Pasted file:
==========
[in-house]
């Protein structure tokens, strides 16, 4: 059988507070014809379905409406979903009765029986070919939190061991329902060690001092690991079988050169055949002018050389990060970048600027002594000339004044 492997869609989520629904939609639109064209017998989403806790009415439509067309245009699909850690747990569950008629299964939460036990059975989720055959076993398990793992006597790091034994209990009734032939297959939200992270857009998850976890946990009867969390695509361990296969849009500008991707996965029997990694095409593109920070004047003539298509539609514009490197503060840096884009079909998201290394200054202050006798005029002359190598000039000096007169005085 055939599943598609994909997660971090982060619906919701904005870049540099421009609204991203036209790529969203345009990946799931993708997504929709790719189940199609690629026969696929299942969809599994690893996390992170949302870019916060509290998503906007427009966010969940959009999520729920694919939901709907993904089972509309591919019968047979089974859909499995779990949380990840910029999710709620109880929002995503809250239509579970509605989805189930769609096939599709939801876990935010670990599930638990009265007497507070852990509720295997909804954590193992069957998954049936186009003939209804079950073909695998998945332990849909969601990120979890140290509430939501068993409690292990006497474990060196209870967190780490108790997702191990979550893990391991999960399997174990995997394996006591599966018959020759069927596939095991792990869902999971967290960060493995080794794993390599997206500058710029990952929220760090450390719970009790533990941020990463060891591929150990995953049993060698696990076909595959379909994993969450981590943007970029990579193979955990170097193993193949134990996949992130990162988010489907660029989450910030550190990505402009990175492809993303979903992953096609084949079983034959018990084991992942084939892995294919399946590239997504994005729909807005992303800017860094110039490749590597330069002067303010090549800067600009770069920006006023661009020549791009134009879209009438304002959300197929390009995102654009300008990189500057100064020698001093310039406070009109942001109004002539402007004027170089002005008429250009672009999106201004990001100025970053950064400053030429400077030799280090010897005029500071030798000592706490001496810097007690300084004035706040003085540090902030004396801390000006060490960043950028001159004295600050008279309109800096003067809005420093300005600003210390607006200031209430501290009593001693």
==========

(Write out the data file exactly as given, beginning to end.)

[in-house]
């Protein structure tokens, strides 16, 4: 059988507070014809379905409406979903009765029986070919939190061991329902060690001092690991079988050169055949002018050389990060970048600027002594000339004044 492997869609989520629904939609639109064209017998989403806790009415439509067309245009699909850690747990569950008629299964939460036990059975989720055959076993398990793992006597790091034994209990009734032939297959939200992270857009998850976890946990009867969390695509361990296969849009500008991707996965029997990694095409593109920070004047003539298509539609514009490197503060840096884009079909998201290394200054202050006798005029002359190598000039000096007169005085 055939599943598609994909997660971090982060619906919701904005870049540099421009609204991203036209790529969203345009990946799931993708997504929709790719189940199609690629026969696929299942969809599994690893996390992170949302870019916060509290998503906007427009966010969940959009999520729920694919939901709907993904089972509309591919019968047979089974859909499995779990949380990840910029999710709620109880929002995503809250239509579970509605989805189930769609096939599709939801876990935010670990599930638990009265007497507070852990509720295997909804954590193992069957998954049936186009003939209804079950073909695998998945332990849909969601990120979890140290509430939501068993409690292990006497474990060196209870967190780490108790997702191990979550893990391991999960399997174990995997394996006591599966018959020759069927596939095991792990869902999971967290960060493995080794794993390599997206500058710029990952929220760090450390719970009790533990941020990463060891591929150990995953049993060698696990076909595959379909994993969450981590943007970029990579193979955990170097193993193949134990996949992130990162988010489907660029989450910030550190990505402009990175492809993303979903992953096609084949079983034959018990084991992942084939892995294919399946590239997504994005729909807005992303800017860094110039490749590597330069002067303010090549800067600009770069920006006023661009020549791009134009879209009438304002959300197929390009995102654009300008990189500057100064020698001093310039406070009109942001109004002539402007004027170089002005008429250009672009999106201004990001100025970053950064400053030429400077030799280090010897005029500071030798000592706490001496810097007690300084004035706040003085540090902030004396801390000006060490960043950028001159004295600050008279309109800096003067809005420093300005600003210390607006200031209430501290009593001693």